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Thread: Dark L

  1. #11
    BobK's Avatar
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    Default Re: Dark L

    Quote Originally Posted by alienvoord View Post
    My phonetics textbook says that the /l/ at the end of words like "little" is velarized. I don't see why velarization would prevent the lateral being released.
    Maybe I don't understand what lateral plosion is?
    My understanding of lateral plosion is Best Before End June 1974, but as I understand it a dark L is what you get at the end of 'leek' rather than 'little'.:

    /li:k/
    dark L - closure at the hard palate
    /ki:l/
    clear L - closure at the soft palate
    /'litl/
    lateral plosion (some people put a schwa in there, but I don't - unless I'm imitating the Goon Show - Bluebottle certainly said /'litəl/, but he also labialized the final /l/.)
    In fact, the closure for the /l/ phoneme is a long way forward in 'little': the tip of the tongue is busy making the closure for the /t/, and all the speaker does to achieve lateral plosion is release pressure laterally; I don't think it's dark at all.

    But if your book talks about /l/ with lateral plosion as being intrinsically dark, so be it; it just seems to me to be missing a trick, according to my memory of this stuff.


    b

  2. #12
    alienvoord is offline Member
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    Default Re: Dark L

    Quote Originally Posted by BobK View Post

    /li:k/
    dark L - closure at the hard palate
    /ki:l/
    clear L - closure at the soft palate


    Have you got these backwards? Dark /l/ is before back vowels and word finally.
    Also, there is no closure at the hard palate, is there? Dark /l/ is velarized, so its primary articulation is still alveolar, but the back of the tongue is approaching the velum as well.

    Maybe the articulation of dark /l/ is more variable than I thought.
    /'litl/
    lateral plosion (some people put a schwa in there, but I don't - unless I'm imitating the Goon Show - Bluebottle certainly said /'litəl/, but he also labialized the final /l/.)


    needle nardle noo.

  3. #13
    alienvoord is offline Member
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    Default Re: Dark L

    In fact, /l/ has alveolar or dental closure, but not palatal or velar closure. Dark /l/ has alveolar closure, and the back of the tongue approaches the velum - but doesn't touch. At least that's what I learned.

  4. #14
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    Default Re: Dark L

    Quote Originally Posted by alienvoord View Post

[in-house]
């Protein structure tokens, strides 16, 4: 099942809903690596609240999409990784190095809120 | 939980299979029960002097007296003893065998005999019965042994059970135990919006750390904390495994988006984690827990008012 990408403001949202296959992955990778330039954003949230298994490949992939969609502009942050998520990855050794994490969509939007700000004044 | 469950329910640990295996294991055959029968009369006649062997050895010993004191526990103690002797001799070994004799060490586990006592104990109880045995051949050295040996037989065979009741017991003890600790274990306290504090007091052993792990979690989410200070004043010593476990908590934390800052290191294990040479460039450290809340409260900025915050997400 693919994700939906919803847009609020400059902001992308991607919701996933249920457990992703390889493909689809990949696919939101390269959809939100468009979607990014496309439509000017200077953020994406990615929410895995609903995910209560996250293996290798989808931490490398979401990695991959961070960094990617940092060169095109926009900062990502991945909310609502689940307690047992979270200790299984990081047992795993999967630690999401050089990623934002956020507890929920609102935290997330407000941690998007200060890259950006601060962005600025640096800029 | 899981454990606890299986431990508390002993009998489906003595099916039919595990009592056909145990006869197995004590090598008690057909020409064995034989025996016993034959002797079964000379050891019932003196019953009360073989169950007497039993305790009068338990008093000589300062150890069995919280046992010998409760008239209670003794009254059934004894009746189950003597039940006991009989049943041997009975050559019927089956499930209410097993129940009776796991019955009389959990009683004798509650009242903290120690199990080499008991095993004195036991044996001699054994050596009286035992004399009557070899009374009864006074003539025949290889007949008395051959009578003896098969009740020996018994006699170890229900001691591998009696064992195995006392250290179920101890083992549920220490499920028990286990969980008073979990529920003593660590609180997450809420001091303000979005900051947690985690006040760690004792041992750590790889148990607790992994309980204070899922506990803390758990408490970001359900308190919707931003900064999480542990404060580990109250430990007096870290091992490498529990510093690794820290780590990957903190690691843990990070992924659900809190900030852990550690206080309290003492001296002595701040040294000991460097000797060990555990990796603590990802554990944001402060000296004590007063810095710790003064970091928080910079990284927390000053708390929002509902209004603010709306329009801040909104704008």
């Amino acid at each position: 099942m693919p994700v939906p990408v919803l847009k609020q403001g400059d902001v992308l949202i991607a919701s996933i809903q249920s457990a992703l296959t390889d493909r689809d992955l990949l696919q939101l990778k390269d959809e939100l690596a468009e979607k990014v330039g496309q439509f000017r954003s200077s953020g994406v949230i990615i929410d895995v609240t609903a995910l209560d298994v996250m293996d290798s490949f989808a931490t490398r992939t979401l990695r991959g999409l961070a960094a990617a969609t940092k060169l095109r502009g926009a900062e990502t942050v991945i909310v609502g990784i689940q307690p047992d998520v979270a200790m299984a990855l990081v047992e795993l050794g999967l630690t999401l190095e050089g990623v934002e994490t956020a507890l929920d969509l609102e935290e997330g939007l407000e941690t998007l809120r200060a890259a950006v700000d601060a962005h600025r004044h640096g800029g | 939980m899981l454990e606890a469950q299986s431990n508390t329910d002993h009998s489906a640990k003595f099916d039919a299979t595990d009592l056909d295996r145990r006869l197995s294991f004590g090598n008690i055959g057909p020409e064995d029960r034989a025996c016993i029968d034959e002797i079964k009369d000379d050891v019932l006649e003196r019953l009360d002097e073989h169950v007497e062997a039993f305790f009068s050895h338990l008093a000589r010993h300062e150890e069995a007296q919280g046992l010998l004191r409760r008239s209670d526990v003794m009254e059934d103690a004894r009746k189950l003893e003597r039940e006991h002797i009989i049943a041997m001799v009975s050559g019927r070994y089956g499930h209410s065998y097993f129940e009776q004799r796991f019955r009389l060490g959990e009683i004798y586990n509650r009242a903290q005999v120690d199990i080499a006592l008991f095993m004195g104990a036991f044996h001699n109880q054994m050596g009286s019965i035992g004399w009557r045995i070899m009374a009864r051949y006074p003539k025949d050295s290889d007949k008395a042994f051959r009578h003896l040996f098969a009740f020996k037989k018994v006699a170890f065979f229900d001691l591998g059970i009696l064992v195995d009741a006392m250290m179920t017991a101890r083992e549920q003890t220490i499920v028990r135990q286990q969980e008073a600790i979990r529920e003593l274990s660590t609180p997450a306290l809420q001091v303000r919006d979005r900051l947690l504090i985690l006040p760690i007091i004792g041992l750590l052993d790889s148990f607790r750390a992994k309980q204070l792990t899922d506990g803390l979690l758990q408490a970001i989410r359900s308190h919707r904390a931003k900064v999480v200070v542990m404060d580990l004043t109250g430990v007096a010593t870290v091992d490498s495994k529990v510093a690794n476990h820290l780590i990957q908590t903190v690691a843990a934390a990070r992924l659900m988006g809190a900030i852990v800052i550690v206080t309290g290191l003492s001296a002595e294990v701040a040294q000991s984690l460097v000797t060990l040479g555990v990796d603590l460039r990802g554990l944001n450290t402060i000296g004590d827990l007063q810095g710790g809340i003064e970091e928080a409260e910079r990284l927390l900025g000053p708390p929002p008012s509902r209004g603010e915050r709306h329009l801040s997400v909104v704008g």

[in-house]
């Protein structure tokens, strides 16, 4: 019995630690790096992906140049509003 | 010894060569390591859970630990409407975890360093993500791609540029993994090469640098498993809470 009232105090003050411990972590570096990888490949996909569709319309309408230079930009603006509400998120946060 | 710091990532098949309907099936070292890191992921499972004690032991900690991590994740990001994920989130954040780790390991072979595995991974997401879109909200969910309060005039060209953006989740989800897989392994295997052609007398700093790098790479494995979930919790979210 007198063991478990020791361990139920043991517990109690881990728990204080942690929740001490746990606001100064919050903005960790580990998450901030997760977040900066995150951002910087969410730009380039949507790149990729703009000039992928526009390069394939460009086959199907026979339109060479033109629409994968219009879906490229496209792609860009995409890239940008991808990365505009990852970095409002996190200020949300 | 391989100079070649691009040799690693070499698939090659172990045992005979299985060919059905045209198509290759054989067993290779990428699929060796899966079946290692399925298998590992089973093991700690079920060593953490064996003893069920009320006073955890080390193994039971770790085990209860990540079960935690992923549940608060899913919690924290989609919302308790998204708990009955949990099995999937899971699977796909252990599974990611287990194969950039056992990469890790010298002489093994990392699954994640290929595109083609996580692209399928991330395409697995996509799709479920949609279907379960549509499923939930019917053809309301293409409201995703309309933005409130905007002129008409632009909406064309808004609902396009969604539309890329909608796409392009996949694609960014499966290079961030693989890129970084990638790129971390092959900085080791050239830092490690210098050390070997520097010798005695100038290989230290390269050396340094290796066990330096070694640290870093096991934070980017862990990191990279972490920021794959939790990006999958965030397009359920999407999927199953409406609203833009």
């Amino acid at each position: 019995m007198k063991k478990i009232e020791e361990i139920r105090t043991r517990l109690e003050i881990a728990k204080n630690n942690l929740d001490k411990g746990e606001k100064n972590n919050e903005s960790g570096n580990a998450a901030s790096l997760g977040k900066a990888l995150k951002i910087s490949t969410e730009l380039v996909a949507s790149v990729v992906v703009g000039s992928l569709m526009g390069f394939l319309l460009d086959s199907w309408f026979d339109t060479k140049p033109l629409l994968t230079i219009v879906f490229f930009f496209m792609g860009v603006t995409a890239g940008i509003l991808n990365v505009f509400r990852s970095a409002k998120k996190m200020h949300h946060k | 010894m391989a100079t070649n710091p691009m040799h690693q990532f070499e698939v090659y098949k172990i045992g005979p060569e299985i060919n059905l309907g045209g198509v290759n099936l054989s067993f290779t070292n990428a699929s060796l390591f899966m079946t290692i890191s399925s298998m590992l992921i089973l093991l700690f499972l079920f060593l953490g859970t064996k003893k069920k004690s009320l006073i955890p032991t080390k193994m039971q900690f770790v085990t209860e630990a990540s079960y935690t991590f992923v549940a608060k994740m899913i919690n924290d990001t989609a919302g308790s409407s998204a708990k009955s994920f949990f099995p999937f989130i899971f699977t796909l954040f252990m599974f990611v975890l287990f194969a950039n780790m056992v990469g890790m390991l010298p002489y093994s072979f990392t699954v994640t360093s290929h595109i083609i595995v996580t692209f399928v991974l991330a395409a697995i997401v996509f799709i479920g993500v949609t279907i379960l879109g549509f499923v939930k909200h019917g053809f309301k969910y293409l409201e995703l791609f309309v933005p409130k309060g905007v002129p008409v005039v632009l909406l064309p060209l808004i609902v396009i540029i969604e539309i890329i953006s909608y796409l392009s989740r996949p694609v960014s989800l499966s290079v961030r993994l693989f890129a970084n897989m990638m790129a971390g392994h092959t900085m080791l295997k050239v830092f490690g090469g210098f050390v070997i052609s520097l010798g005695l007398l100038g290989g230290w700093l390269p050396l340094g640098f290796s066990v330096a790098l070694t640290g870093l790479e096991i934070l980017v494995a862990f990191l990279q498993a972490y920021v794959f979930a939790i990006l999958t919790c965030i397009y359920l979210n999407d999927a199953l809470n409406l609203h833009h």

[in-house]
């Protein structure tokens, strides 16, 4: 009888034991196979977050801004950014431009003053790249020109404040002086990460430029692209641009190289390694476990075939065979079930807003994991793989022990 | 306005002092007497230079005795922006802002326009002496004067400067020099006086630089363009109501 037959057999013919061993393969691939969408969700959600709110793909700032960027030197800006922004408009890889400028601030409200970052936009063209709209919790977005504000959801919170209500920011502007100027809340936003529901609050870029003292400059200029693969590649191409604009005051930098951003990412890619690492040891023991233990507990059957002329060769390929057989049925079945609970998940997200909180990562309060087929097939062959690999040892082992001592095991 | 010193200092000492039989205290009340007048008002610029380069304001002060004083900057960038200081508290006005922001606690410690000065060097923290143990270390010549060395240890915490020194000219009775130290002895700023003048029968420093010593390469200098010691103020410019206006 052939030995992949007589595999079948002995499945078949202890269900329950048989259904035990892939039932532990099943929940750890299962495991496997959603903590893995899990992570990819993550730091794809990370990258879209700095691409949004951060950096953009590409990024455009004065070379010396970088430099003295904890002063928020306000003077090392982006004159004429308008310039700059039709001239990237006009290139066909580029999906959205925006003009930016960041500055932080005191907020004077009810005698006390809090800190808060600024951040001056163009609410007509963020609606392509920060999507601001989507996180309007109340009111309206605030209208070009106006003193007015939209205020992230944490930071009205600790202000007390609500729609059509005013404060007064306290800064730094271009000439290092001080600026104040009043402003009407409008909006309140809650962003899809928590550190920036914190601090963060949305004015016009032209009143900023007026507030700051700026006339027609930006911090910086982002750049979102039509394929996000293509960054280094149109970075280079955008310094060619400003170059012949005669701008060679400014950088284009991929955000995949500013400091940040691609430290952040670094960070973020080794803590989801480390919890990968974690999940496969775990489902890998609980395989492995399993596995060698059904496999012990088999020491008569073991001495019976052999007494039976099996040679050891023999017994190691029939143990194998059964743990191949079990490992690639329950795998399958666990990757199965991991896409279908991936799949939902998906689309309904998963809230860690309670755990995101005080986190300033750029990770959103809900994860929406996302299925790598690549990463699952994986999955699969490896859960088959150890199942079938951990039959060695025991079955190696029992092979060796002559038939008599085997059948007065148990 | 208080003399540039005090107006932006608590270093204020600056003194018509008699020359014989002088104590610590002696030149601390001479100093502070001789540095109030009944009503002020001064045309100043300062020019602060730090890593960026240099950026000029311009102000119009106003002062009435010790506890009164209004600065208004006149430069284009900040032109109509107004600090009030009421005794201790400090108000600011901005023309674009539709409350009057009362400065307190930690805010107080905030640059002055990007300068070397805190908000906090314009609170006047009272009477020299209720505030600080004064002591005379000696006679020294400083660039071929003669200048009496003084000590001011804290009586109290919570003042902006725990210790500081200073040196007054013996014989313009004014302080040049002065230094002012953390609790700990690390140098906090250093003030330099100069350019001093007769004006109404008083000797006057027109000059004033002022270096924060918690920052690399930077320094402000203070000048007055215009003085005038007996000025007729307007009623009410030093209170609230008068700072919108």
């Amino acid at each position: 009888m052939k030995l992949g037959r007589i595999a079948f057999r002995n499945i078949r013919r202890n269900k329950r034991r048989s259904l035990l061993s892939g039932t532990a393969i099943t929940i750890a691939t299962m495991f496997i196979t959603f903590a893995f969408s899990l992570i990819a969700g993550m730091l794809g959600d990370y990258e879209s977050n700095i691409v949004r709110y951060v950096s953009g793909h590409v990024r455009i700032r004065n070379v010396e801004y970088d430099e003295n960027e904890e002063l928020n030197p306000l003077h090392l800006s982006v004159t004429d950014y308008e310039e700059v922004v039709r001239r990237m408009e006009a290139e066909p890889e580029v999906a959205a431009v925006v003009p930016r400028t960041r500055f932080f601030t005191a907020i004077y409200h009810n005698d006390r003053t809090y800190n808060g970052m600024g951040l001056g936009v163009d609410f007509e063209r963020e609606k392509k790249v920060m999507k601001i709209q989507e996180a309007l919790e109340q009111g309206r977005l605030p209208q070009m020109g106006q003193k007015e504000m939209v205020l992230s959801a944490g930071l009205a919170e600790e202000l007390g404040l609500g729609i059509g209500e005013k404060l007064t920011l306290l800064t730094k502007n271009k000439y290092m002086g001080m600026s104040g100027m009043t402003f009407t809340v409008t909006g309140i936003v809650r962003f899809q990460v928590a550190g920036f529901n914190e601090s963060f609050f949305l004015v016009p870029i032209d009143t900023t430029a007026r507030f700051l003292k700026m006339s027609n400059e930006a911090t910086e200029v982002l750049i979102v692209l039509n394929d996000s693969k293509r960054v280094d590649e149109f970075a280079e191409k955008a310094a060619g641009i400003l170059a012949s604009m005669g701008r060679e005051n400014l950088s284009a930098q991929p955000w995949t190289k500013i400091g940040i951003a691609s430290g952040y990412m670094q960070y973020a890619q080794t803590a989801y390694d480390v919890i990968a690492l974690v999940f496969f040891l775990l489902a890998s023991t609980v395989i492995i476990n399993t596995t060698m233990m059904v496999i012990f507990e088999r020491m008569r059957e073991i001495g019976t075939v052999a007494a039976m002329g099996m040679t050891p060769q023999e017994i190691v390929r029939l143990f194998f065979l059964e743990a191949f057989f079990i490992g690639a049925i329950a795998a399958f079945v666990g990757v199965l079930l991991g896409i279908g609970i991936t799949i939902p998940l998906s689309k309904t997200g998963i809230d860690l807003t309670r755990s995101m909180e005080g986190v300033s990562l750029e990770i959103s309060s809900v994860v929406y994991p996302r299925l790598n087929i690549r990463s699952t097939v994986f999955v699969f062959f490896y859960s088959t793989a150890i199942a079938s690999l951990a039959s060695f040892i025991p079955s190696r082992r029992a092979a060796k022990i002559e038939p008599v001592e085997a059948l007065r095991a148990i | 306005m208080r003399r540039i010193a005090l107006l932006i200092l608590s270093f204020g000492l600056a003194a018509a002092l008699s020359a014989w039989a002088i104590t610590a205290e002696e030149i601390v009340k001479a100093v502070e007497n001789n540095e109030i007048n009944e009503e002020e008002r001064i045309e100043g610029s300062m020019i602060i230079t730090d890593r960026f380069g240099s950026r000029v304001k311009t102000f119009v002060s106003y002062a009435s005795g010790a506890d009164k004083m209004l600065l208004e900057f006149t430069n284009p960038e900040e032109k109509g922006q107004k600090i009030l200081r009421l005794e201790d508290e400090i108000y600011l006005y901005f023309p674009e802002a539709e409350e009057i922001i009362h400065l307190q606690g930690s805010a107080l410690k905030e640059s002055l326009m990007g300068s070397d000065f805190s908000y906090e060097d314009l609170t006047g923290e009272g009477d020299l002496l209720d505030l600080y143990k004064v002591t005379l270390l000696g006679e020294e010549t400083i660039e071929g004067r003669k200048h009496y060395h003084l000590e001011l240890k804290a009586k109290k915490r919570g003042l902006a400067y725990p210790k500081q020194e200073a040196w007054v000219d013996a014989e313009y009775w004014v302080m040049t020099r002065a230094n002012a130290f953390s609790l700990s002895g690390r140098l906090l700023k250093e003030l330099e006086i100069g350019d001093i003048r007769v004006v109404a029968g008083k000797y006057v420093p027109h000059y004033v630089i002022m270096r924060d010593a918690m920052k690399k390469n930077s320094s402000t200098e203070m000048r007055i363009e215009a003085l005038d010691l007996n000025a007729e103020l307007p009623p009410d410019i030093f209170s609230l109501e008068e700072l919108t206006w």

Have you got these backwards? Dark /l/ is before back vowels and word finally.
    Yes

    Quote Originally Posted by alienvoord View Post
    Also, there is no closure at the hard palate, is there? Dark /l/ is velarized, so its primary articulation is still alveolar, but the back of the tongue is approaching the velum as well.

    Maybe the articulation of dark /l/ is more variable than I thought.[/INDENT]

    needle nardle noo.[/INDENT][/INDENT]
    My phonetics teacher said that the Goon Show was just 'applied secondary articulation'. Sounds less fun, that way, Min.

    b

  5. #15
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    Default Re: Dark L

    Quote Originally Posted by alienvoord View Post
    My phonetics textbook says that the /l/ at the end of words like "little" is velarized. I don't see why velarization would prevent the lateral being released.

    Maybe I don't understand what lateral plosion is?
    Lateral release can occur whether the /l/ is "clear" (plain) or "dark"(velarized) provided that the /l/ is syllabic, i.e. if you pronounce 'bottle' with a schwa vowel between the /t/ and the /l/, there is no lateral release of the /t/. Alternatively, if you do not insert a schwa betwee these two consonants, you can still prononce the word and at the same time you maintain that it is made of two syllables. The /l/ in this case functions as the nucleus of the second syllable (hence it is called "syllabic /l/"). What happens is that the /t/ is released through the two sides of the mouth (lateral release), unlike the pronunciation with a schwa where the /t/ is released with the tongue lowered. Lateral release can occur whether the back of the tongue is raised twards the velum for velarization or not.
    Last edited by Abdul; 18-Nov-2006 at 16:26.

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